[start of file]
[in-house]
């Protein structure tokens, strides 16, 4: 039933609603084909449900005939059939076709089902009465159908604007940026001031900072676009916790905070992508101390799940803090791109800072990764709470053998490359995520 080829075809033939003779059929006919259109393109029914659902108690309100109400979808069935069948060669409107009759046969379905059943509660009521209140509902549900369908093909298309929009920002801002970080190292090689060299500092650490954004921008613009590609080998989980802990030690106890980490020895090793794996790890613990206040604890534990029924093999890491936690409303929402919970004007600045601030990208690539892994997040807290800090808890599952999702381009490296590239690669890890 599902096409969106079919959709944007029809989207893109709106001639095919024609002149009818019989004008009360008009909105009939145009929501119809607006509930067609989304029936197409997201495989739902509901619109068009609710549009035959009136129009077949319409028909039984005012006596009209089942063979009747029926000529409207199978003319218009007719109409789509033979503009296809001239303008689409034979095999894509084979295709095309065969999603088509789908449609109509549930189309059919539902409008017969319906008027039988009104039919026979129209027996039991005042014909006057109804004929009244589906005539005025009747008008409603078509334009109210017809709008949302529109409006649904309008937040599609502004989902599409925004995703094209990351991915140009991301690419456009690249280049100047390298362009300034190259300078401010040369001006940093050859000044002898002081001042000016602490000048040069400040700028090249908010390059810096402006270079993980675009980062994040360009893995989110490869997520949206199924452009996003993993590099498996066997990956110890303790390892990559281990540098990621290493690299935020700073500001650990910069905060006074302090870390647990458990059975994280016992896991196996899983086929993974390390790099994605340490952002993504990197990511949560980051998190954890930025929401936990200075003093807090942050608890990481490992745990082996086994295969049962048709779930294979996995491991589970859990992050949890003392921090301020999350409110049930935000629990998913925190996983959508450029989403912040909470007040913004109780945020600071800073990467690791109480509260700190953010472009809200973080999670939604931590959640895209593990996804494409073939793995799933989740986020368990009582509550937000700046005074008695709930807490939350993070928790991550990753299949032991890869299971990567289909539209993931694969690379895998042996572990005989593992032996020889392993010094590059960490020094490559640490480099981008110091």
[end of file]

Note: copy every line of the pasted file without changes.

[in-house]
């Protein structure tokens, strides 16, 4: 039933609603084909449900005939059939076709089902009465159908604007940026001031900072676009916790905070992508101390799940803090791109800072990764709470053998490359995520 080829075809033939003779059929006919259109393109029914659902108690309100109400979808069935069948060669409107009759046969379905059943509660009521209140509902549900369908093909298309929009920002801002970080190292090689060299500092650490954004921008613009590609080998989980802990030690106890980490020895090793794996790890613990206040604890534990029924093999890491936690409303929402919970004007600045601030990208690539892994997040807290800090808890599952999702381009490296590239690669890890 599902096409969106079919959709944007029809989207893109709106001639095919024609002149009818019989004008009360008009909105009939145009929501119809607006509930067609989304029936197409997201495989739902509901619109068009609710549009035959009136129009077949319409028909039984005012006596009209089942063979009747029926000529409207199978003319218009007719109409789509033979503009296809001239303008689409034979095999894509084979295709095309065969999603088509789908449609109509549930189309059919539902409008017969319906008027039988009104039919026979129209027996039991005042014909006057109804004929009244589906005539005025009747008008409603078509334009109210017809709008949302529109409006649904309008937040599609502004989902599409925004995703094209990351991915140009991301690419456009690249280049100047390298362009300034190259300078401010040369001006940093050859000044002898002081001042000016602490000048040069400040700028090249908010390059810096402006270079993980675009980062994040360009893995989110490869997520949206199924452009996003993993590099498996066997990956110890303790390892990559281990540098990621290493690299935020700073500001650990910069905060006074302090870390647990458990059975994280016992896991196996899983086929993974390390790099994605340490952002993504990197990511949560980051998190954890930025929401936990200075003093807090942050608890990481490992745990082996086994295969049962048709779930294979996995491991589970859990992050949890003392921090301020999350409110049930935000629990998913925190996983959508450029989403912040909470007040913004109780945020600071800073990467690791109480509260700190953010472009809200973080999670939604931590959640895209593990996804494409073939793995799933989740986020368990009582509550937000700046005074008695709930807490939350993070928790991550990753299949032991890869299971990567289909539209993931694969690379895998042996572990005989593992032996020889392993010094590059960490020094490559640490480099981008110091």